Popularity of wireless access technologies manifests itself in the form of ever increasing penetration of wireless local area networks. For example, it is estimated that household penetration of WiFi networks is 61% in the USA, 73% in the UK, and 80% in South Korea as of 2011[1].
This trend has a number of profound implications, particularly for densely populated urban areas. First, as more WiFi networks that are in close physical proximity share a common spectrum, the amount of spectrum per network drops due to interference. This effect cannot be controlled in unlicensed bands, but its extent may be bounded by estimating the maximum number of neighboring networks that is possible in view of the limited WiFi transmission range.
Second, and more subtly, dense deployment of WiFi networks leads to large systems of weakly interacting networks. That is, while each network contends with its immediate neighbors to access the spectrum, it also interacts obliviously with further away networks through intermediaries that form chains of neighbors. In that case, whether or not the performance of individual networks depend on the size of the alluded system is of critical importance: Because while this latter effect cannot be controlled either, in contrast to the former effect, the system size cannot easily be estimated and tends to be very large in metropolitan areas. Hence, if performance of individual networks indeed degrades persistently with the aggregate system size, then the resulting operating regime would essentially be practically unacceptable under dense deployment of such networks.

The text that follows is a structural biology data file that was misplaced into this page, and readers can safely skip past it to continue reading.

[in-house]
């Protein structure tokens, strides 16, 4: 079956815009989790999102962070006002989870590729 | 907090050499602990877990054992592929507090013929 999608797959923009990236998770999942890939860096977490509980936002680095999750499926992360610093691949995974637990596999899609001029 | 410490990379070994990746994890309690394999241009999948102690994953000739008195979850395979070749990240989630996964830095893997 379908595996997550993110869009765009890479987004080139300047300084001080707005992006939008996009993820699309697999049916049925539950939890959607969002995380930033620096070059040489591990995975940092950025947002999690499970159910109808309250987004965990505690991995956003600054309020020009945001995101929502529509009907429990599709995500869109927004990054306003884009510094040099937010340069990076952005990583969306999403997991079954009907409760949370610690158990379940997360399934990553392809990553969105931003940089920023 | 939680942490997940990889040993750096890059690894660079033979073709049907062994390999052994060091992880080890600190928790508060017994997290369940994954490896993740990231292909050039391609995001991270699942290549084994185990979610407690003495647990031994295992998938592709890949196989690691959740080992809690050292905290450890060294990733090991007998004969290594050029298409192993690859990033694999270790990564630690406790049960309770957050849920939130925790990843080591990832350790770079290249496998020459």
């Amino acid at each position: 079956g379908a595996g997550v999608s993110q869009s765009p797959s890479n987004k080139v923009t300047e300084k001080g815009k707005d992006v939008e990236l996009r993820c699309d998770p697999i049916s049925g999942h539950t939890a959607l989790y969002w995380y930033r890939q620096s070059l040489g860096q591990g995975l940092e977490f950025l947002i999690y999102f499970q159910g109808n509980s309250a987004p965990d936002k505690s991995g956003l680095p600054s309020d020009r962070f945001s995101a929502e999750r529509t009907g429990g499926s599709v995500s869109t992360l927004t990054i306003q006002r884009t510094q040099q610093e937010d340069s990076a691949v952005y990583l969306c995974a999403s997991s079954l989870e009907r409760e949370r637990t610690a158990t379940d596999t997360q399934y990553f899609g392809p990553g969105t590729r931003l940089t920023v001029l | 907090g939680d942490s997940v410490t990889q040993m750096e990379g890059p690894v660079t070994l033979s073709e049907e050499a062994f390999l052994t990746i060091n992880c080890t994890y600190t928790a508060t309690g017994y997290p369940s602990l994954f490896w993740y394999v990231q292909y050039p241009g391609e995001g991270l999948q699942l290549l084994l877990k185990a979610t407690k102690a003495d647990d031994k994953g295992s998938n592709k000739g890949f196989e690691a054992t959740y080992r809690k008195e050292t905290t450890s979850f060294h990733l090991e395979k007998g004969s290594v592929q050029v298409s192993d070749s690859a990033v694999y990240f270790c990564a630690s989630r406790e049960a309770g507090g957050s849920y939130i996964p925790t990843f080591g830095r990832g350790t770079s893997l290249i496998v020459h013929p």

The objective of this article is to investigate key parameters that delineate practically relevant regimes of dense spectrum usage. Our focus is on delaysensitive applications and random spectrum access with carrier sensing (CSMA). Specifically, we seek succinct conditions that predict excessive dependence between channel access delay and system size. Our ultimate interest is in understanding the relationship among throughputs, access delays, and system size; and thereby in identifying throughput levels that entail admissible access delay regardless of the system size.